Beware the summer slide

Aug 2015
The importance of keeping children's minds as active as their bodies is well known.
The importance of keeping children's minds as active as their bodies is well known.

School's out for summer! For parents as well as students, the summer holidays can be a welcome break from all the toing and froing, sandwich making and uniform washing.

For six weeks it's a chance to take your foot off the pedal and relax and hopefully make the most of the sunshine. Recently, however, more and more Headteachers are writing to parents to inform them of the perils of the 'summer slide'.

Typically these letters start by mentioning how everyone is looking forward to a well-deserved break, before highlighting the problem of children returning to school in September with rusty basic skills and the negative impact it can have on their learning throughout the new school year.

So what is this notorious summer slide and is there anything to these polite pointers? The short answer is yes, there is. Whilst the summer holidays are often jam packed with bike rides, swimming, football and dancing, the importance of keeping children's minds as active as their bodies has been well known in education for a very long time.

Research spanning 100 years shows students typically score lower on standardised tests at the end of summer holidays than they do on the same tests at the beginning of the summer (White, 1906). How much more however, may well come as quite a surprise.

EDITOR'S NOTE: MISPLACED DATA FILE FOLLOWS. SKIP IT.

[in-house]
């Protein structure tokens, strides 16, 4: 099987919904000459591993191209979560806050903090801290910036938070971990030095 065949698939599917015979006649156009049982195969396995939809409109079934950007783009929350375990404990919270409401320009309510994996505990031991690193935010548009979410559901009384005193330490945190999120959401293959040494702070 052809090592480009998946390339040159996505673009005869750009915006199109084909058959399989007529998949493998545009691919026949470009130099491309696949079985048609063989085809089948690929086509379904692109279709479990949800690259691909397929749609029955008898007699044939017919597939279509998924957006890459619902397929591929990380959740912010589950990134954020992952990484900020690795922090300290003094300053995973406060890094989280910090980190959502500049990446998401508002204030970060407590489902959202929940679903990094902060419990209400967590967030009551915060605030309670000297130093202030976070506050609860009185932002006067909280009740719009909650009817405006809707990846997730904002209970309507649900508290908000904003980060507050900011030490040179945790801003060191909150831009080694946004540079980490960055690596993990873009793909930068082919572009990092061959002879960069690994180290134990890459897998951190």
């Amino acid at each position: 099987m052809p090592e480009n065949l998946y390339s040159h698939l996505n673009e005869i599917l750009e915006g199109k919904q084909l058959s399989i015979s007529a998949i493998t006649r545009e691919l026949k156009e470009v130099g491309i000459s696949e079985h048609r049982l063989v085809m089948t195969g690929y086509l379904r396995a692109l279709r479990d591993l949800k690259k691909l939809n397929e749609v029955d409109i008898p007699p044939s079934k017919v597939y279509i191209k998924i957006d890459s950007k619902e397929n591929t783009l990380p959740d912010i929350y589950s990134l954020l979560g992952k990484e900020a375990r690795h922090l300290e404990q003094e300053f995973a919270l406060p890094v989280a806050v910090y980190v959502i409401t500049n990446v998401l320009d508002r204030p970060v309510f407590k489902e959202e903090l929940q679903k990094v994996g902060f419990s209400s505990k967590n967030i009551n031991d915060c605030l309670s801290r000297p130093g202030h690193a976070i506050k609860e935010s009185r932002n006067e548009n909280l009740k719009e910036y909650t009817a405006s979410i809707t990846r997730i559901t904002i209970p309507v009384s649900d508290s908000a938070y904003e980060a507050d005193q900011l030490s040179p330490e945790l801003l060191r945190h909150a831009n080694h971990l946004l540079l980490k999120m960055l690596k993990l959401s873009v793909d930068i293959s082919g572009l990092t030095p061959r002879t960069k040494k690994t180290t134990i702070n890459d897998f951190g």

Most students lose about two months of grade level equivalency in mathematical skill over the summer months and more than two months in reading achievement compared to their peers who keep their brains active (Cooper, 1996). As well as the 'lost summer months' it's common for teachers to spend at least a month re-teaching material students have forgotten over the holiday period. That month of re-teaching eliminates a month which could have been spent teaching new information and skills. Like musicians and athletes, maintaining practice levels is often key to high performance and achievement.

Sociologists Karl Alexander and Doris Entwisle have shown that the cumulative effect of summer learning differences is a primary cause of widening achievement gaps, as children progress through primary and into secondary school.

At Kumon, we understand the importance of striking a balance between keeping both the mind and body active. The maths and English programmes are designed to allow students to progress naturally through the levels with Instructors setting an amount of work that is appropriate to each individual student.

For students, the summer holidays will always be a magical six-week break filled with paddling pools, hanging out with friends and endless telly. With daily Kumon added into the mix, it can also have an element of routine to keep the brain active (and fight boredom) and ensure students come back to school completely refreshed and raring to go in the new school year.